By Michael Sciannamea, Web Editor
Japan's Nippon Telegraph and Telephone Corp. (NTT) has accepted a government proposal to open its fiber-optic network up to rivals that want to offer high-speed Internet services. Meanwhile, a trio of Japanese telecommunications providers has formed an alliance to directly compete with the country's market leader.
According to NTT, this action will allow users to download digital video and audio material with minimal loss of quality. However, NTT has made demands of its own to ensure that it won't lose out in the broadband business.
NTT's President Junichiro Miyazu said guidelines should be set for an appropriate competitive environment so that the carrier's status as a former state monopoly wouldn't put it at a disadvantage.
NTT argues that while it may have been a monopoly in the past, it should not be punished for that in the current competitive environment.
"Fiber-optic networks will develop in a more competitive environment and are fundamentally different from metal (conventional) networks, which were built under a monopoly," NTT said in an outline of a report delivered at the first hearing of a government council reviewing Japan's telecommunications policies.
At the same time, NTT unveiled plans to develop a far-reaching fiber optic network service of its own to connect urban homes within the Tokyo metropolitan area beginning in December with speeds of up to 10 megabits a second.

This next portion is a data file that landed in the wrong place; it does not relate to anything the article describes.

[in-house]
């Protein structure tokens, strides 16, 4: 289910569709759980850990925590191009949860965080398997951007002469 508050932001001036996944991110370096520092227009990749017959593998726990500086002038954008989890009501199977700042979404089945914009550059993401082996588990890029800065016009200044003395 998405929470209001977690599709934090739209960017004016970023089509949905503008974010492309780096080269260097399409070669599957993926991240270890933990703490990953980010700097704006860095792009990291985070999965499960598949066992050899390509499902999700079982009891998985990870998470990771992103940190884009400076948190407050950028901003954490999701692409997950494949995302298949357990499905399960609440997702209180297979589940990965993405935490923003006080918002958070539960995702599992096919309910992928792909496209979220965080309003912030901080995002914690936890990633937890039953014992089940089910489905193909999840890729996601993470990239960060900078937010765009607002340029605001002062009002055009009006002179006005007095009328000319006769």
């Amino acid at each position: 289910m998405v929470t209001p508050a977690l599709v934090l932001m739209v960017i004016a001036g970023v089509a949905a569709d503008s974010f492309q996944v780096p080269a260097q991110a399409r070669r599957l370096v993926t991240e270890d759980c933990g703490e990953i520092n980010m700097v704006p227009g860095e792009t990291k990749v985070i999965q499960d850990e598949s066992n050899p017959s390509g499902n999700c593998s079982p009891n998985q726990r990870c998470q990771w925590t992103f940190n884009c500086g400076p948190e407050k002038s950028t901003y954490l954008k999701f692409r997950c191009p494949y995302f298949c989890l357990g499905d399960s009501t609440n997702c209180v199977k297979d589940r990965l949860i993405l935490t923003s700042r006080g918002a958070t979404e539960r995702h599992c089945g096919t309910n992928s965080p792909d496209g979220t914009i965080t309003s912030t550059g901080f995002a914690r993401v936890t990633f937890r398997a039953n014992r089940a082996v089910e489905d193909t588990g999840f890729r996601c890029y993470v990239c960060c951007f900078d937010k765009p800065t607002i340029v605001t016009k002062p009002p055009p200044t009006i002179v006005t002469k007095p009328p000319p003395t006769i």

As a result of NTT's actions, three Japanese telecommunications companies have completed a planned merger and will begin competing immediately with NTT.
The new entity, KDDI, is comprised of KDD Corp., Japan's largest overseas carrier, and two newer companies serving the country's long-distance and mobile-phone markets--DDI Corp. and IDO Corp.
Announced last December, the merger is one of several high-profile deals that have been encouraged by recent measures to deregulate Japan's long-protected telecommunications industry, second in size only to that of the United States.
KDDI said in a statement it is committed to "competing head-to-head with the world's mega-carriers"--NTT. Formerly Japan's sole domestic carrier, NTT still connects 95 per cent all local calls and has owned the largest share of the country's market for mobile services through subsidiary NTT DoCoMo Inc.